Saint Mary’s (7-2) dominated Denver (2-7) in every facet of the game last night, shooting 60% to Denver’s 38%, overwhelming the Pioneers on the boards 37-14, outscoring them 40-20 in the paint, and sticking DU with its second-worst offensive (0.828) and worst defensive (1.294) efficiency nights of the season. The end result was even worse than Vegas thought it would be, and in fact, could have been worse still: Denver trailed by 35 points, 75-40, with 2 1/2 minutes left, before finishing the game on a 7-2 run.
The game was played in front of 2,662 at McKeon Pavilion in Moraga, California, including about 50 friends and family of hometown boy Brian Stafford. But it was not a happy homecoming, to say the least. St. Mary’s jumped out to a 11-2 lead in the game’s first five minutes, and then, after letting Denver pull within 11-6, essentially put the game away, going up 23-9 at the 8:42 mark and 38-14 at the 2:39 mark. This one was over almost before it began.
The Gaels’ thorough preparation showed — though even that may not have matted much. Denver was simply outclassed by a superior squad, one of the best mid-majors in the country playing at the top of its game. “St. Mary’s is a very good team, and they outplayed us tonight,” DU head coach Joe Scott said afterward, in perhaps the understatement of the season.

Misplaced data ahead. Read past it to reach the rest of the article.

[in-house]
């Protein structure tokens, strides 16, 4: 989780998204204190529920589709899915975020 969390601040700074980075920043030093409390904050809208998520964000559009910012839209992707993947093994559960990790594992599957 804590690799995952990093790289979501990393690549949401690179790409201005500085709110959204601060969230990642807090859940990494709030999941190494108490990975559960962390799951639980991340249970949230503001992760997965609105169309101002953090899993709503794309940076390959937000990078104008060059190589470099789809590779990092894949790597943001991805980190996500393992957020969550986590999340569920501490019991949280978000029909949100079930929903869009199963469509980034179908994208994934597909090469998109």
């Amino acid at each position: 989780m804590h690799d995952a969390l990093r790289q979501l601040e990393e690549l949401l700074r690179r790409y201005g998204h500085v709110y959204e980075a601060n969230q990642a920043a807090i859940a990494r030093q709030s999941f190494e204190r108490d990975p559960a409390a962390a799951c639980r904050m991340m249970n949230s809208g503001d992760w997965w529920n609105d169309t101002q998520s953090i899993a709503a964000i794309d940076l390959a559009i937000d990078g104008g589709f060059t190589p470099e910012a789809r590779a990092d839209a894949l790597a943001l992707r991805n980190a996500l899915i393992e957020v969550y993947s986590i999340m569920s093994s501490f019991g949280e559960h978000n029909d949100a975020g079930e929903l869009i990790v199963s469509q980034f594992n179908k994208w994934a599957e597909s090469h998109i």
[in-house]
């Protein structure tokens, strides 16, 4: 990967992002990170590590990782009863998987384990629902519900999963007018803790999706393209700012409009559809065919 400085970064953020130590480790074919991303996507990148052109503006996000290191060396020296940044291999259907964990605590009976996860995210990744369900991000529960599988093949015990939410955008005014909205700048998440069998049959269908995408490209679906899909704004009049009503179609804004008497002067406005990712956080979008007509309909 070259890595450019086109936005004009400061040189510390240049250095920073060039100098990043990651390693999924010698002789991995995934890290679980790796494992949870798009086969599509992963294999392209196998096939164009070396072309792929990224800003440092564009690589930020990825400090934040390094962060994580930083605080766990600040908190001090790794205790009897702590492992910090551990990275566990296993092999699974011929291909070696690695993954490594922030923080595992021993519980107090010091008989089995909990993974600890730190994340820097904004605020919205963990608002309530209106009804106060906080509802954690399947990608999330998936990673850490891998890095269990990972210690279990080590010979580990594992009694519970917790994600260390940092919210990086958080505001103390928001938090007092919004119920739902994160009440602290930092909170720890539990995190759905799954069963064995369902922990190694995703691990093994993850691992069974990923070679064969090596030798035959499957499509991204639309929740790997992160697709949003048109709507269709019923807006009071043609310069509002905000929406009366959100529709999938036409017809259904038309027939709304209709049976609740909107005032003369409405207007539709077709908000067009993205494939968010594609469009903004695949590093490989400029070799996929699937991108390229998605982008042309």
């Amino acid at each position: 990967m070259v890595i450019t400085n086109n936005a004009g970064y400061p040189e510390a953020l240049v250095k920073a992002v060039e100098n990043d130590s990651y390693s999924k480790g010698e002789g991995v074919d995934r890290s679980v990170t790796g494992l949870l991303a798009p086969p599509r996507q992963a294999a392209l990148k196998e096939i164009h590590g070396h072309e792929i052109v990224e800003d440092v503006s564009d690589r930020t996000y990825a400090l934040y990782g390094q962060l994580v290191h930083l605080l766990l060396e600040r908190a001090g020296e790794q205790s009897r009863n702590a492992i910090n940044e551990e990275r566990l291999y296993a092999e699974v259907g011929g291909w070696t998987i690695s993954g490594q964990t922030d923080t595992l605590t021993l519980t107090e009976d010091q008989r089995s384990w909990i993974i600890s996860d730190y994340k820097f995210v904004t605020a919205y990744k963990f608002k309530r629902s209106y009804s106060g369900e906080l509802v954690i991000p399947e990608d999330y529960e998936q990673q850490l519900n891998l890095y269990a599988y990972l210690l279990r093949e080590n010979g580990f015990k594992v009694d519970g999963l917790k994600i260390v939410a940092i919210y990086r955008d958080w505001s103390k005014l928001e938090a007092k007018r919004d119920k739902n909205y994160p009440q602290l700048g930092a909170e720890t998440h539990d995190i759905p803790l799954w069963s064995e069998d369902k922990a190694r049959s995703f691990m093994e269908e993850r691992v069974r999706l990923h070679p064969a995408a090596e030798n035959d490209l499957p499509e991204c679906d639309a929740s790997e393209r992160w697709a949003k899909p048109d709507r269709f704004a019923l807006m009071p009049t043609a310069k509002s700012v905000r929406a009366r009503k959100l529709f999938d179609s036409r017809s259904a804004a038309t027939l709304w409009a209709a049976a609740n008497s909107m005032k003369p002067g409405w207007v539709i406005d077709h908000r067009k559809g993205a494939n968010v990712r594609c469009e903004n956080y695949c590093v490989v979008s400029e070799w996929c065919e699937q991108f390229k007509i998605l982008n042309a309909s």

The question now will be whether the Pioneers can pick themselves up and recover from the shellacking in time for Saturday’s home date with a WCC rival of the Gaels, the Portland Pilots. On paper, this is another tough — but less suicidal — matchup for Denver, and although a win might be a tall order, one would hope DU can at least keep it competitive.
After that, the schedule starts to get much easier — but will a potential 2-8 start, punctuated by last night’s “Moraga Massacre,” have sapped too much of DU’s confidence? Will Joe Scott’s brutal non-conference scheduling philosophy pay dividends down the road, or will it backfire? We shall see.
P.S. I’m no bracketologist, but given the way they’ve started the season, one suspects that — barring a real run of regular-season dominance in Sun Belt play, which would require flipping a switch shockingly fast in the next few weeks — any possible run at the Sun Belt tournament title in Little Rock this March would have Denver battling not for a standard Big Dance auto-bid, but instead for a spot in the inaugural “First Four,” a.k.a. “Quad-PIG,” in Dayton.